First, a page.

Growing up, I always felt the pressure to meet my family’s expectations; to get their approval for everything I did, everything I said or even everything I liked. Though no matter how hard I tried I was never good enough, smart enough, hardworking enough and simply ENOUGH. I had to be perfect to be loved or at least that was how I felt then. I knew that my family values formal education above everything else. For them, a person’s worth pretty much depends on whether or not he or she has a university degree. Often while talking about someone, they would use the absence of a diploma as an insult and the presence of it as a reason for respect and acceptance. Long before even understanding what higher education is and why people need it, I knew that I am expected to get one in the future. And I am not talking about becoming a competent professional in the field I was passionate about, being an educated or generally developed person. The point was to “earn” a diploma-an official certificate which would “prove” my intelligence and worth.
It was the last year of school when all my classmates and other peers started preparing for the entrance exams. Everybody around started attending private classes of specific subjects, talking about education and professions, asking each other about who is going to do what, and building for themselves the images of smart and ambitious cool guys. At that period I was singing at the State Song Theatre, and all I was living for was my childish and unrealistic dream of becoming the “Armenian version” of Hannah Montana. I knew that something so “fancy” and “stupid” as becoming a singer would not be accepted by my family. I had to get a “serious” profession. “Serious” was considered everything related to math or quantitative sciences, both of which I hated. But it didn’t even matter because my future was already decided for me. My mother wanted me to study business at American University of Armenia (AUA.) She wanted me to be accepted to the “most prestigious” department of the “most desirable” university of the country.
Ironically, despite her high expectations from me she never believed that I can actually be accepted and afterward study in such “challenging” educational institution. Because of my poor math skills, I was always considered not smart enough in both family and school. “Thank god you are beautiful, it compensates your lack of intelligence!” would say my school math teacher when I failed a test or refused to go to the blackboard to solve a math problem. My self-esteem and self-worth started to depend on whether or not I will pass the university entrance exams. I felt the need to prove everybody wrong; I felt the need to accomplish what nobody believed I am able to, but most importantly I felt the need to meet my family’s expectations. Soon, I started studying math and English simultaneously and dedicated all my time and energy in preparing for those two exams (SAT and TOEFL).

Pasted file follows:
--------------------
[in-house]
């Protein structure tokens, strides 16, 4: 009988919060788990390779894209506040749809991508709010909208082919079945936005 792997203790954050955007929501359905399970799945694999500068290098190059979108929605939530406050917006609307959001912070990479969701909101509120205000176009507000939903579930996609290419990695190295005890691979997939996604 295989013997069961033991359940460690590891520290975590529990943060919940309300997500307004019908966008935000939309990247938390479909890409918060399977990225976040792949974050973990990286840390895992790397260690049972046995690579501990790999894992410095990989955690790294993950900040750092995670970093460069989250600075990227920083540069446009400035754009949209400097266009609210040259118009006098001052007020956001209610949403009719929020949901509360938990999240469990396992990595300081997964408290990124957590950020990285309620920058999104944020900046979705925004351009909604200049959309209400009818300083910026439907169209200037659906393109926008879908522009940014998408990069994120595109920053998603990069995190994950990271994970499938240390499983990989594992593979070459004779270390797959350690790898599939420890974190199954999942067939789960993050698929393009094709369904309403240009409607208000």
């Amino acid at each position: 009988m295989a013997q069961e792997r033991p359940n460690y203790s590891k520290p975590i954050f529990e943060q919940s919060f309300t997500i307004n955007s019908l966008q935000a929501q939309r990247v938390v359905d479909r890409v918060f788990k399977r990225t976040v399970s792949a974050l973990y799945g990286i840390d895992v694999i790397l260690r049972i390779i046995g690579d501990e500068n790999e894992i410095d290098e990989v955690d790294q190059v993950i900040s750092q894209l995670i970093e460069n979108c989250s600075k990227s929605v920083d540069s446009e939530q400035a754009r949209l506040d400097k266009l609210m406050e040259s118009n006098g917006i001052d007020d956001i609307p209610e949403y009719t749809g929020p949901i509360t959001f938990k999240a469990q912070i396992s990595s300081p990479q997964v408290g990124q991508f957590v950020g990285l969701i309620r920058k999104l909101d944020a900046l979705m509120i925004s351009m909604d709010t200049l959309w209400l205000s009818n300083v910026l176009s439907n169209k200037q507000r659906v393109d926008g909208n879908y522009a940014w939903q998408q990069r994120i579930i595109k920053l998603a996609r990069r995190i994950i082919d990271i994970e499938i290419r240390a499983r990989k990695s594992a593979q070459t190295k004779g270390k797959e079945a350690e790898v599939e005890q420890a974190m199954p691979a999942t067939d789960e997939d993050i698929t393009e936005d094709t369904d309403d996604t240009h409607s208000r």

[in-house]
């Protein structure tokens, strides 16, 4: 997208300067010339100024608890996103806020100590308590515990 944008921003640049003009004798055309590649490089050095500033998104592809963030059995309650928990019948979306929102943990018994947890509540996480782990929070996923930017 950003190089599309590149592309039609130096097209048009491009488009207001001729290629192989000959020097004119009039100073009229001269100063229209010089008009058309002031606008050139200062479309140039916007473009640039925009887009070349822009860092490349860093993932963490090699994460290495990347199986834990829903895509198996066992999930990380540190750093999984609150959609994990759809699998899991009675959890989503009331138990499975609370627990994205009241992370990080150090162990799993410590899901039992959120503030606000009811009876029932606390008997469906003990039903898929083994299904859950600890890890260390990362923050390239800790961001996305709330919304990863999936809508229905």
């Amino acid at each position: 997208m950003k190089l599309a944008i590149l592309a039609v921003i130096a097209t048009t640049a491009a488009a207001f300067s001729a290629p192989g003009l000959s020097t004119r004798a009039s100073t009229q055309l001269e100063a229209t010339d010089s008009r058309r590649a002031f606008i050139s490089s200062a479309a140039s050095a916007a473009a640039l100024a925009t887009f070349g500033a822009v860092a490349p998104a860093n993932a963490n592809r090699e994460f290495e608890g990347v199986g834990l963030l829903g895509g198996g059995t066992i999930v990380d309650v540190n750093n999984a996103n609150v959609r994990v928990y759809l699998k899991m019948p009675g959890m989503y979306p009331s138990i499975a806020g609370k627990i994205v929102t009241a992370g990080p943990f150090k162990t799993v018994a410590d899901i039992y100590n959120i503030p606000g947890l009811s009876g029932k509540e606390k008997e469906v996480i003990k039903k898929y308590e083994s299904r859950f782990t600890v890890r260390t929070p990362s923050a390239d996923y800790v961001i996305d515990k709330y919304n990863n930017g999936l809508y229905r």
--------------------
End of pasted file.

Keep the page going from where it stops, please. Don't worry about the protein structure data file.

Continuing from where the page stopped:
Every single day I spent the daytime at my SAT and TOEFL classes and the nights on preparing homework for the next day. The struggle with math was the worst. My entire life I believed that I would never have any relationship with numbers, formulas, and calculations; and now I was faced with an unachievable task-to catch up in several months everything which I was supposed to learn during the last ten years. I struggled to understand even those math problems which my peers would consider too easy and primitive. I would spend entire nights for completing several homework exercises and would end up crying for hours because of feeling stupid and inferior which on its turn would be followed by feeling weak and pathetic. I would never ask anyone for help for not giving them a chance to remind me that I am not smart enough or hardworking enough. I gave up all the things I liked and enjoyed for the sake of studying even more for the exams. Eventually, I gave up even singing, and my life completely turned into a repugnant struggle.
Slowly I managed to improve my math skills and catch up with everybody else in the group. But this struggle had already turned into a nightmare. No matter how better my performance became, I was feeling less and less confident and more and more critical about myself. “It will never be enough,” I thought. “I will never satisfy their expectations…” The time was passing, and I didn’t even notice how I reached to the point when I was supposed to be ready for the math exam. After five months of stressful preparations, sleepless nights full of numbers, calculations and tears I was exhausted. I didn’t feel ready for the exam. I was terrified to fail, to let people down and become a disappointment.